Tuesday, 27 November 2012

1960s Selmer Freshman

guitarz.blogspot.com:


Now this is a Guitarz guitar if ever there was.

After doing a bit of research, I found out this is 1964(ish) Japanese built, Selmer imported, Freshman. Despite what the seller says (and previous owners' "doing up"), it seems pretty much original including the bridge. Not surprisingly, this was a budget guitar among budget guitars in it's day, selling for the princely sum of £15.

It does have it's charm, two tone scratchplate and wood covered pickups being especially groovy. I don't image it plays well all that well but I'm sure it could be induced to cough up some sweet chunky funk in the hands of someone like Jamie Hince.

It's attracted some attention already and, as it's quite a pretty and desirable collectors piece, I think there'll be a bit of a scramble at the end, which is just 13 hours away, as I write.
Here's what the seller says:
This is an old late 1950's or early 1960's solid electric guitar.
I would say a collectors item, not for playing.
It is marked FRESHMAN and also Foreign.
When purchased at the car boot the previous owner said he had "Done it up".
He had given up when he had tried to modify the rhythm solo switch to a pick up selector and got in a mess.
He says both pick ups work but it needs sorting out.
I have tried it on a little amp and the only thing that works is one volume control.
The other volume, tone and solo/rhythm switch do nothing to the sound at all.
The paintwork is all original as are all the other parts except the bridge looks odd to me for an electric guitar.
A rough little guitar needing a lot of cleaning and sorting out. All beyond me.
By the way, I found this scan of a Selmer catalogue, thanks to Laszlo ℅ the indispensable Vintage Hofner web site.



David in Barcelona

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4 comments:

  1. Is that a neck-through-body design? It looks like it has no heel at all.

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  2. How strange that they should use "Freshman" and "Sophoamore" as model names in the UK - those terms are almost unheard of here (in the USA they refer to new and seasoned university students respectively). And back in the early 1960s few British teenagers had any hope of going to university anyway - most finished school to go to work at the age of 16.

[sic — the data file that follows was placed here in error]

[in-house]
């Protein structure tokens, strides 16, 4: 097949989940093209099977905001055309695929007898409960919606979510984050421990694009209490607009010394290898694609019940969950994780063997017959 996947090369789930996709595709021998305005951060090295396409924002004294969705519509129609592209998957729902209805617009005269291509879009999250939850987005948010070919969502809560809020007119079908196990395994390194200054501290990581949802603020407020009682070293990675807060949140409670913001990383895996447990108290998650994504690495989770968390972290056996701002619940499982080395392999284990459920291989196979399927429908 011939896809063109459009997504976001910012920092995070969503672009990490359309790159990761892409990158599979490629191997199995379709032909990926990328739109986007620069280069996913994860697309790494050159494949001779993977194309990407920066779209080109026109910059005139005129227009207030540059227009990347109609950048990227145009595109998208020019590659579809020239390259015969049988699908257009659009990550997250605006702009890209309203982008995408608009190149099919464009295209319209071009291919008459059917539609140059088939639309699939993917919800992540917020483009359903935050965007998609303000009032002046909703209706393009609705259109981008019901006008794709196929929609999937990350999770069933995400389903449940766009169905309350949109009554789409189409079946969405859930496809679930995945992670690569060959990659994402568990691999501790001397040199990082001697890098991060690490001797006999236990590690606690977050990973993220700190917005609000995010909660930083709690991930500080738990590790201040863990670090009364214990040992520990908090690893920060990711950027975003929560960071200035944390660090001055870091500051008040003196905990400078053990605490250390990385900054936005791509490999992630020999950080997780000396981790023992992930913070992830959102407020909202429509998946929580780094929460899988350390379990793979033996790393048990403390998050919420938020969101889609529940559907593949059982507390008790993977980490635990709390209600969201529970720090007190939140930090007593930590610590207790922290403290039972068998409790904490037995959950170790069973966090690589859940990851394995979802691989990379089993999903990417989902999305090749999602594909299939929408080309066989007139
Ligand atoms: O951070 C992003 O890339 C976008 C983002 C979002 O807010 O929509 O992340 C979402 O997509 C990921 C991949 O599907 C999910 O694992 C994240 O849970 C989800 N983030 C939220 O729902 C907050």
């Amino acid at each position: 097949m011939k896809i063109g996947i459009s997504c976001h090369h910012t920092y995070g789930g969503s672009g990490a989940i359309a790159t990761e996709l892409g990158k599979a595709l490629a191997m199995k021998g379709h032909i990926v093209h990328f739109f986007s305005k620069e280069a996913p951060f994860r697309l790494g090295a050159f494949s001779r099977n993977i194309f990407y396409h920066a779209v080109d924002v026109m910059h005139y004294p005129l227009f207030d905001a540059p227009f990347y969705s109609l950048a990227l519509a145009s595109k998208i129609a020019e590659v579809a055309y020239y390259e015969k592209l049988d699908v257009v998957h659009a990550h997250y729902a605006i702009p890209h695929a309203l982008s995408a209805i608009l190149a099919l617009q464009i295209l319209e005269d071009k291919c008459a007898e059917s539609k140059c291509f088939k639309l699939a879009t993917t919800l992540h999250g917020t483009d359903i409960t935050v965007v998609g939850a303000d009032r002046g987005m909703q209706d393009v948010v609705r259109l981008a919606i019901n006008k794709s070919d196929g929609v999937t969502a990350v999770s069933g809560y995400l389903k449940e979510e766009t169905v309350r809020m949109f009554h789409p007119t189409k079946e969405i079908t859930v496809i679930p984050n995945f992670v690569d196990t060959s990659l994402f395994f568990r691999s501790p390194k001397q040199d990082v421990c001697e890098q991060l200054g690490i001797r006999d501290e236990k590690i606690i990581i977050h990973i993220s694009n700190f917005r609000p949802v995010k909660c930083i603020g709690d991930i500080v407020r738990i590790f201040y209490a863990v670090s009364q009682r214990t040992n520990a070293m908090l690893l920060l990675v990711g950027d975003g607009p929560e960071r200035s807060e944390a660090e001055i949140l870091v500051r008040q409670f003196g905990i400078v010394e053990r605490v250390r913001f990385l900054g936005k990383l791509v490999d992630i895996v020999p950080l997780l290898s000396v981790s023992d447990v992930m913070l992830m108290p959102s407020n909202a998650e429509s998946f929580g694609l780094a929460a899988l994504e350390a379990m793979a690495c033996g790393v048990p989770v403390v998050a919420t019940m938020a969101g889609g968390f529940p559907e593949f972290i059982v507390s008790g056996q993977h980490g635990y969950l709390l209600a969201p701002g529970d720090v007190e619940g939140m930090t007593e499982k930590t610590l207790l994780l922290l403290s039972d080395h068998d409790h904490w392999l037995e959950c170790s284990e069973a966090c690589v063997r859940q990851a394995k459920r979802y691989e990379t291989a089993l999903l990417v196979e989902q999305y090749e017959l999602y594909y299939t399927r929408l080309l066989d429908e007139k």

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  3. In the Ebay listing, there is a picture of the back showing that this guitar has a fixed neck with a small but fairly standard heel. This one went for £98 in the end. A pretty good price for such an oddball guitar. My Google searches came up just two other examples, one from a 2011 Ebay listing with a £329 asking price and then relisted later at £269 and then again at £199 with one bid.

    David in Barcelona

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  4. I had one of these for my 14th birthday in 1964.
    My mum took me into Jack Brentnalls next to the Theatre Royal in Nottingham where for my £15 budget I could have either a new Freshman or a 2nd hand Hofner Club.
    The salesman advised the Hofner but as a "know it all" 14 year old I chose the Freshman.
    I estimate it set me back about a year in my progress towards learning to play such was the poor quality of the neck.
    The bridge shown in the picture is original. It struck me as odd even as a novice guitarist.
    Happy memories for me as my first guitar but the youngsters today are soo lucky with the choice, value and quality of guitars for beginners.
    If I'd had a Fender when I was 14 I could have ruled the world, well maybe not.

    ReplyDelete

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